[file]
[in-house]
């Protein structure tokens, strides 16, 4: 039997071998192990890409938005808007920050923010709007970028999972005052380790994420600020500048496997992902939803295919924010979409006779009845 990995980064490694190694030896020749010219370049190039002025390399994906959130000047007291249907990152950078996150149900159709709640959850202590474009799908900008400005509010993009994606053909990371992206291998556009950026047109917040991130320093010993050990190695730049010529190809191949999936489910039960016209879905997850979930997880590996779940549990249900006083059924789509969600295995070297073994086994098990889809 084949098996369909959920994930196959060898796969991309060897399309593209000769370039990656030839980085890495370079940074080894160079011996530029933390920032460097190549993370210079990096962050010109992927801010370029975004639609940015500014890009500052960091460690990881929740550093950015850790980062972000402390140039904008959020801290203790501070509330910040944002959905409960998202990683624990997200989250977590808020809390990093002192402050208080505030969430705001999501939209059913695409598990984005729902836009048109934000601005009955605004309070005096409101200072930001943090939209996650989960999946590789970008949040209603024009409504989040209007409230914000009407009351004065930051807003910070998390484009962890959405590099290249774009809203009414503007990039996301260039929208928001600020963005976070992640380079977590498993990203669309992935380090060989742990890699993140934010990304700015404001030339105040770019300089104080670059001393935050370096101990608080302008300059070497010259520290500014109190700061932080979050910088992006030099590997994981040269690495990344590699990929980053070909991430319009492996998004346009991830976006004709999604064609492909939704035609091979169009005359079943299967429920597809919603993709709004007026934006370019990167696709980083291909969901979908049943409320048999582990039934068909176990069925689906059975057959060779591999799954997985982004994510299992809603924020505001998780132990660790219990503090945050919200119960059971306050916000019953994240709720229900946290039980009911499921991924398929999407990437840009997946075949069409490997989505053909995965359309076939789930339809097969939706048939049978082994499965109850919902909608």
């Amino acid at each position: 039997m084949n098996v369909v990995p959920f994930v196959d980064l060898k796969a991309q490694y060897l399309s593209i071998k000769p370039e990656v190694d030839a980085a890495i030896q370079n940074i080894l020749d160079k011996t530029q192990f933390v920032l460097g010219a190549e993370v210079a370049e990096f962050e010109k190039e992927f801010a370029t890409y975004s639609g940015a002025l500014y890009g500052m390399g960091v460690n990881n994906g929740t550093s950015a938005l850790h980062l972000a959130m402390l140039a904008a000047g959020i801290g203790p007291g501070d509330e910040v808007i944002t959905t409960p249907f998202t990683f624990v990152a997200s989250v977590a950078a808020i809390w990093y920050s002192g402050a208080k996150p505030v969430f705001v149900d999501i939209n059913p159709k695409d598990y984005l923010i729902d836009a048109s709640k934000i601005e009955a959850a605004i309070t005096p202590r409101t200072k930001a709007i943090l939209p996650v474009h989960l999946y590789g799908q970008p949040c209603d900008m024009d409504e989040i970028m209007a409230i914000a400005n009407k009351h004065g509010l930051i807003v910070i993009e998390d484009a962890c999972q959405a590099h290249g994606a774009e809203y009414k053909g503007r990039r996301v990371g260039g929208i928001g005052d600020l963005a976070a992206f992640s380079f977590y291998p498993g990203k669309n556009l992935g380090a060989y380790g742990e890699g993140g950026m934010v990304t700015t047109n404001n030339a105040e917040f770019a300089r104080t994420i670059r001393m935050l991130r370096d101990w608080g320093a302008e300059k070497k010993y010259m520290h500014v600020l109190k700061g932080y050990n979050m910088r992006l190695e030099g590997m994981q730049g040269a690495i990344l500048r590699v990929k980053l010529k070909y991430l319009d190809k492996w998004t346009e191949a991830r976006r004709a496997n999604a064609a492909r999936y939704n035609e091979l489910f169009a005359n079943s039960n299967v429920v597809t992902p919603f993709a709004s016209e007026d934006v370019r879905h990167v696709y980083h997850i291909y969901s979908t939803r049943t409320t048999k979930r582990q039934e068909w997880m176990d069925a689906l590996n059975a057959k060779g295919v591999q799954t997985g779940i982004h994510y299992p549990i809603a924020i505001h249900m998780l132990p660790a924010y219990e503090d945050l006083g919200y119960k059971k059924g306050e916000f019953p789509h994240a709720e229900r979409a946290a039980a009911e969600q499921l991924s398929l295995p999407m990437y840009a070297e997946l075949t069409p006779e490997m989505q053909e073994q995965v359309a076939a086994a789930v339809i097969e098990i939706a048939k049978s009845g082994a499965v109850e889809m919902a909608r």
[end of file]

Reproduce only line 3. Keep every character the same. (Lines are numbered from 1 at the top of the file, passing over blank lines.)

């Amino acid at each position: 039997m084949n098996v369909v990995p959920f994930v196959d980064l060898k796969a991309q490694y060897l399309s593209i071998k000769p370039e990656v190694d030839a980085a890495i030896q370079n940074i080894l020749d160079k011996t530029q192990f933390v920032l460097g010219a190549e993370v210079a370049e990096f962050e010109k190039e992927f801010a370029t890409y975004s639609g940015a002025l500014y890009g500052m390399g960091v460690n990881n994906g929740t550093s950015a938005l850790h980062l972000a959130m402390l140039a904008a000047g959020i801290g203790p007291g501070d509330e910040v808007i944002t959905t409960p249907f998202t990683f624990v990152a997200s989250v977590a950078a808020i809390w990093y920050s002192g402050a208080k996150p505030v969430f705001v149900d999501i939209n059913p159709k695409d598990y984005l923010i729902d836009a048109s709640k934000i601005e009955a959850a605004i309070t005096p202590r409101t200072k930001a709007i943090l939209p996650v474009h989960l999946y590789g799908q970008p949040c209603d900008m024009d409504e989040i970028m209007a409230i914000a400005n009407k009351h004065g509010l930051i807003v910070i993009e998390d484009a962890c999972q959405a590099h290249g994606a774009e809203y009414k053909g503007r990039r996301v990371g260039g929208i928001g005052d600020l963005a976070a992206f992640s380079f977590y291998p498993g990203k669309n556009l992935g380090a060989y380790g742990e890699g993140g950026m934010v990304t700015t047109n404001n030339a105040e917040f770019a300089r104080t994420i670059r001393m935050l991130r370096d101990w608080g320093a302008e300059k070497k010993y010259m520290h500014v600020l109190k700061g932080y050990n979050m910088r992006l190695e030099g590997m994981q730049g040269a690495i990344l500048r590699v990929k980053l010529k070909y991430l319009d190809k492996w998004t346009e191949a991830r976006r004709a496997n999604a064609a492909r999936y939704n035609e091979l489910f169009a005359n079943s039960n299967v429920v597809t992902p919603f993709a709004s016209e007026d934006v370019r879905h990167v696709y980083h997850i291909y969901s979908t939803r049943t409320t048999k979930r582990q039934e068909w997880m176990d069925a689906l590996n059975a057959k060779g295919v591999q799954t997985g779940i982004h994510y299992p549990i809603a924020i505001h249900m998780l132990p660790a924010y219990e503090d945050l006083g919200y119960k059971k059924g306050e916000f019953p789509h994240a709720e229900r979409a946290a039980a009911e969600q499921l991924s398929l295995p999407m990437y840009a070297e997946l075949t069409p006779e490997m989505q053909e073994q995965v359309a076939a086994a789930v339809i097969e098990i939706a048939k049978s009845g082994a499965v109850e889809m919902a909608r």